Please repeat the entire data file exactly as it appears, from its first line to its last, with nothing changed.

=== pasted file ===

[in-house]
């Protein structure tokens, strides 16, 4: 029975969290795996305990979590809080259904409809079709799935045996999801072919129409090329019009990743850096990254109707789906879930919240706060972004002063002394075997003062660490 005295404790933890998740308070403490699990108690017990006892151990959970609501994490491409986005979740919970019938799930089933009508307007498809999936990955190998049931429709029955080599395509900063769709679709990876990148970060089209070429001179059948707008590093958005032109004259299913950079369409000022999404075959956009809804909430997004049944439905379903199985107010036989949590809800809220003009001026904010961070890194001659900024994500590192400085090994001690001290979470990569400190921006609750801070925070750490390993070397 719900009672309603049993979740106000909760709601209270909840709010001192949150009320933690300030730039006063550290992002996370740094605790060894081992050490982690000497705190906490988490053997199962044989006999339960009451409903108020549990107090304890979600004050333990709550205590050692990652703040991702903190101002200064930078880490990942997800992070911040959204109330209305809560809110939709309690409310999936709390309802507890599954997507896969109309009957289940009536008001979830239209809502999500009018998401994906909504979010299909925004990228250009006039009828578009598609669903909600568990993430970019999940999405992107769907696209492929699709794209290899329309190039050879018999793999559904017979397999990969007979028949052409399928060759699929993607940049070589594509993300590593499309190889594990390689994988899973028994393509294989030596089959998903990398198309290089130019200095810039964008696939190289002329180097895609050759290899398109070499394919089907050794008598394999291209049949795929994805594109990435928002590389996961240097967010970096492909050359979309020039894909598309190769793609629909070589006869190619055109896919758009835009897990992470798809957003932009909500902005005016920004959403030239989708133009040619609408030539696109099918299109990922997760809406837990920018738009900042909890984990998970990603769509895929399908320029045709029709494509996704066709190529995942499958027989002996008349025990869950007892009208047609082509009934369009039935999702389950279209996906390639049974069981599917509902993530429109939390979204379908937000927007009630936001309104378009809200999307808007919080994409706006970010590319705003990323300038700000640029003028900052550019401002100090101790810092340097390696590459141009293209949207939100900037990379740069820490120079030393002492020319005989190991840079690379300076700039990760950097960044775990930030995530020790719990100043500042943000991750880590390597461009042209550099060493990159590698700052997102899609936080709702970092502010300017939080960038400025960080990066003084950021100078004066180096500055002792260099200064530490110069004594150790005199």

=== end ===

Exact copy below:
[in-house]
């Protein structure tokens, strides 16, 4: 029975969290795996305990979590809080259904409809079709799935045996999801072919129409090329019009990743850096990254109707789906879930919240706060972004002063002394075997003062660490 005295404790933890998740308070403490699990108690017990006892151990959970609501994490491409986005979740919970019938799930089933009508307007498809999936990955190998049931429709029955080599395509900063769709679709990876990148970060089209070429001179059948707008590093958005032109004259299913950079369409000022999404075959956009809804909430997004049944439905379903199985107010036989949590809800809220003009001026904010961070890194001659900024994500590192400085090994001690001290979470990569400190921006609750801070925070750490390993070397 719900009672309603049993979740106000909760709601209270909840709010001192949150009320933690300030730039006063550290992002996370740094605790060894081992050490982690000497705190906490988490053997199962044989006999339960009451409903108020549990107090304890979600004050333990709550205590050692990652703040991702903190101002200064930078880490990942997800992070911040959204109330209305809560809110939709309690409310999936709390309802507890599954997507896969109309009957289940009536008001979830239209809502999500009018998401994906909504979010299909925004990228250009006039009828578009598609669903909600568990993430970019999940999405992107769907696209492929699709794209290899329309190039050879018999793999559904017979397999990969007979028949052409399928060759699929993607940049070589594509993300590593499309190889594990390689994988899973028994393509294989030596089959998903990398198309290089130019200095810039964008696939190289002329180097895609050759290899398109070499394919089907050794008598394999291209049949795929994805594109990435928002590389996961240097967010970096492909050359979309020039894909598309190769793609629909070589006869190619055109896919758009835009897990992470798809957003932009909500902005005016920004959403030239989708133009040619609408030539696109099918299109990922997760809406837990920018738009900042909890984990998970990603769509895929399908320029045709029709494509996704066709190529995942499958027989002996008349025990869950007892009208047609082509009934369009039935999702389950279209996906390639049974069981599917509902993530429109939390979204379908937000927007009630936001309104378009809200999307808007919080994409706006970010590319705003990323300038700000640029003028900052550019401002100090101790810092340097390696590459141009293209949207939100900037990379740069820490120079030393002492020319005989190991840079690379300076700039990760950097960044775990930030995530020790719990100043500042943000991750880590390597461009042209550099060493990159590698700052997102899609936080709702970092502010300017939080960038400025960080990066003084950021100078004066180096500055002792260099200064530490110069004594150790005199």